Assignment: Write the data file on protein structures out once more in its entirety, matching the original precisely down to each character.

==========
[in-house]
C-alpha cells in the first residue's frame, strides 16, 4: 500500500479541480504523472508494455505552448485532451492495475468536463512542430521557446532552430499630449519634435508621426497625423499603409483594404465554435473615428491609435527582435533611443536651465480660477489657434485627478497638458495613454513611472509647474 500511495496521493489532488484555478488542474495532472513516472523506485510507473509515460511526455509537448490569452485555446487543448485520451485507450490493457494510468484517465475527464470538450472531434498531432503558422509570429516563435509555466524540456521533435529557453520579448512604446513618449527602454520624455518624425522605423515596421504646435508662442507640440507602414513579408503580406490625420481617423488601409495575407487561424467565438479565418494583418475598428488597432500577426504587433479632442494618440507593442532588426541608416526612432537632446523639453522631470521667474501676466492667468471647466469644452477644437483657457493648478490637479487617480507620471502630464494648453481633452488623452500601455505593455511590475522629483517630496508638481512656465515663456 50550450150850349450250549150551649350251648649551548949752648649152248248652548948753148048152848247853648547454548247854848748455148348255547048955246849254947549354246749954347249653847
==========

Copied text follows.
[in-house]
C-alpha cells in the first residue's frame, strides 16, 4: 500500500479541480504523472508494455505552448485532451492495475468536463512542430521557446532552430499630449519634435508621426497625423499603409483594404465554435473615428491609435527582435533611443536651465480660477489657434485627478497638458495613454513611472509647474 500511495496521493489532488484555478488542474495532472513516472523506485510507473509515460511526455509537448490569452485555446487543448485520451485507450490493457494510468484517465475527464470538450472531434498531432503558422509570429516563435509555466524540456521533435529557453520579448512604446513618449527602454520624455518624425522605423515596421504646435508662442507640440507602414513579408503580406490625420481617423488601409495575407487561424467565438479565418494583418475598428488597432500577426504587433479632442494618440507593442532588426541608416526612432537632446523639453522631470521667474501676466492667468471647466469644452477644437483657457493648478490637479487617480507620471502630464494648453481633452488623452500601455505593455511590475522629483517630496508638481512656465515663456 50550450150850349450250549150551649350251648649551548949752648649152248248652548948753148048152848247853648547454548247854848748455148348255547048955246849254947549354246749954347249653847